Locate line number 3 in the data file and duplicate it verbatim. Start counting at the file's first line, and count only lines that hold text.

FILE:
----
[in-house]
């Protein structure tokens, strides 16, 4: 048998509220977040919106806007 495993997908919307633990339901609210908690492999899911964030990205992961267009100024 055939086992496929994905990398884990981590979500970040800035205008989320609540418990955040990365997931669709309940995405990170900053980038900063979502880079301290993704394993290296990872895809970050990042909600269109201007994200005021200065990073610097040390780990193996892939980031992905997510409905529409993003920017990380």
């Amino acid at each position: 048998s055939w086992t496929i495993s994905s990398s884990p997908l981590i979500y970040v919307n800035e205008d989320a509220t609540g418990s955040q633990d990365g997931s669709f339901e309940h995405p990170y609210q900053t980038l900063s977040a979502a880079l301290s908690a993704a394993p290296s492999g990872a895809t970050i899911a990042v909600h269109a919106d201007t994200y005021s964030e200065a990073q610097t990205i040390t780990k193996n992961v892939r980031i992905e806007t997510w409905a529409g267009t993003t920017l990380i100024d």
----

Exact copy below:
């Amino acid at each position: 048998s055939w086992t496929i495993s994905s990398s884990p997908l981590i979500y970040v919307n800035e205008d989320a509220t609540g418990s955040q633990d990365g997931s669709f339901e309940h995405p990170y609210q900053t980038l900063s977040a979502a880079l301290s908690a993704a394993p290296s492999g990872a895809t970050i899911a990042v909600h269109a919106d201007t994200y005021s964030e200065a990073q610097t990205i040390t780990k193996n992961v892939r980031i992905e806007t997510w409905a529409g267009t993003t920017l990380i100024d």